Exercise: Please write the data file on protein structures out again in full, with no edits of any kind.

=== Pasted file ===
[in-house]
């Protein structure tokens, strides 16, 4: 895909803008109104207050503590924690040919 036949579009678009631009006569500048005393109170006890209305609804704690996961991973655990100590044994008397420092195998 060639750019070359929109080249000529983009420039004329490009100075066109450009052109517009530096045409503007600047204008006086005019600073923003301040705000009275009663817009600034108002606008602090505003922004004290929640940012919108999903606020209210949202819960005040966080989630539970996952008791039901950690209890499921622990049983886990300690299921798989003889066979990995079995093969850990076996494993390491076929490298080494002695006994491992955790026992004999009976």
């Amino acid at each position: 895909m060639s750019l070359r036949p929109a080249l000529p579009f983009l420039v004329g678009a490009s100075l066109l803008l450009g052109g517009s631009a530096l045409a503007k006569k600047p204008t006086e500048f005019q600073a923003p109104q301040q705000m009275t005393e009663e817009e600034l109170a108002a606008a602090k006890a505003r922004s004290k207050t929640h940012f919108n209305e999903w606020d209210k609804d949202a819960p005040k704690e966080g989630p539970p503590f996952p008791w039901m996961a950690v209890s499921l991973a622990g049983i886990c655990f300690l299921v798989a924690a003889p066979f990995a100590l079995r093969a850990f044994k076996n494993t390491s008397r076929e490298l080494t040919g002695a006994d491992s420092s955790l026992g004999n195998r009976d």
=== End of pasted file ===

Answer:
[in-house]
């Protein structure tokens, strides 16, 4: 895909803008109104207050503590924690040919 036949579009678009631009006569500048005393109170006890209305609804704690996961991973655990100590044994008397420092195998 060639750019070359929109080249000529983009420039004329490009100075066109450009052109517009530096045409503007600047204008006086005019600073923003301040705000009275009663817009600034108002606008602090505003922004004290929640940012919108999903606020209210949202819960005040966080989630539970996952008791039901950690209890499921622990049983886990300690299921798989003889066979990995079995093969850990076996494993390491076929490298080494002695006994491992955790026992004999009976």
């Amino acid at each position: 895909m060639s750019l070359r036949p929109a080249l000529p579009f983009l420039v004329g678009a490009s100075l066109l803008l450009g052109g517009s631009a530096l045409a503007k006569k600047p204008t006086e500048f005019q600073a923003p109104q301040q705000m009275t005393e009663e817009e600034l109170a108002a606008a602090k006890a505003r922004s004290k207050t929640h940012f919108n209305e999903w606020d209210k609804d949202a819960p005040k704690e966080g989630p539970p503590f996952p008791w039901m996961a950690v209890s499921l991973a622990g049983i886990c655990f300690l299921v798989a924690a003889p066979f990995a100590l079995r093969a850990f044994k076996n494993t390491s008397r076929e490298l080494t040919g002695a006994d491992s420092s955790l026992g004999n195998r009976d």